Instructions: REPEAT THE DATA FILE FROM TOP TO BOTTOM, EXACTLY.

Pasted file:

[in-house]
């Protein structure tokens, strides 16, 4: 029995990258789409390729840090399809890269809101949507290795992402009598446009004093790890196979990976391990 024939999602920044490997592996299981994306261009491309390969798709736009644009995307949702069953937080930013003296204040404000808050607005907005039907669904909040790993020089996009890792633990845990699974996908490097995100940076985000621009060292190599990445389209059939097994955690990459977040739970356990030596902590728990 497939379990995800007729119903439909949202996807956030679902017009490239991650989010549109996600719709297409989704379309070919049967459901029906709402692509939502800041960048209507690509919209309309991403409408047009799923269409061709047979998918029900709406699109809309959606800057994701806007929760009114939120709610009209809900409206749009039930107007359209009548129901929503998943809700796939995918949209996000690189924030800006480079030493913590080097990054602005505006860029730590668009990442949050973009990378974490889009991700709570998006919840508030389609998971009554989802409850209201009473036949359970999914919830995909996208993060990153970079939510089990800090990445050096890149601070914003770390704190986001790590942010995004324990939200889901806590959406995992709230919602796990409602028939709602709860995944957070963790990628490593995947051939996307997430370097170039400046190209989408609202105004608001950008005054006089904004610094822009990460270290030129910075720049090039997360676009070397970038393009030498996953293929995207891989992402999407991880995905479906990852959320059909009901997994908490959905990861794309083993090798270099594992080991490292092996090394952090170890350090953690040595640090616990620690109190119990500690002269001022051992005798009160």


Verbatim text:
[in-house]
């Protein structure tokens, strides 16, 4: 029995990258789409390729840090399809890269809101949507290795992402009598446009004093790890196979990976391990 024939999602920044490997592996299981994306261009491309390969798709736009644009995307949702069953937080930013003296204040404000808050607005907005039907669904909040790993020089996009890792633990845990699974996908490097995100940076985000621009060292190599990445389209059939097994955690990459977040739970356990030596902590728990 497939379990995800007729119903439909949202996807956030679902017009490239991650989010549109996600719709297409989704379309070919049967459901029906709402692509939502800041960048209507690509919209309309991403409408047009799923269409061709047979998918029900709406699109809309959606800057994701806007929760009114939120709610009209809900409206749009039930107007359209009548129901929503998943809700796939995918949209996000690189924030800006480079030493913590080097990054602005505006860029730590668009990442949050973009990378974490889009991700709570998006919840508030389609998971009554989802409850209201009473036949359970999914919830995909996208993060990153970079939510089990800090990445050096890149601070914003770390704190986001790590942010995004324990939200889901806590959406995992709230919602796990409602028939709602709860995944957070963790990628490593995947051939996307997430370097170039400046190209989408609202105004608001950008005054006089904004610094822009990460270290030129910075720049090039997360676009070397970038393009030498996953293929995207891989992402999407991880995905479906990852959320059909009901997994908490959905990861794309083993090798270099594992080991490292092996090394952090170890350090953690040595640090616990620690109190119990500690002269001022051992005798009160």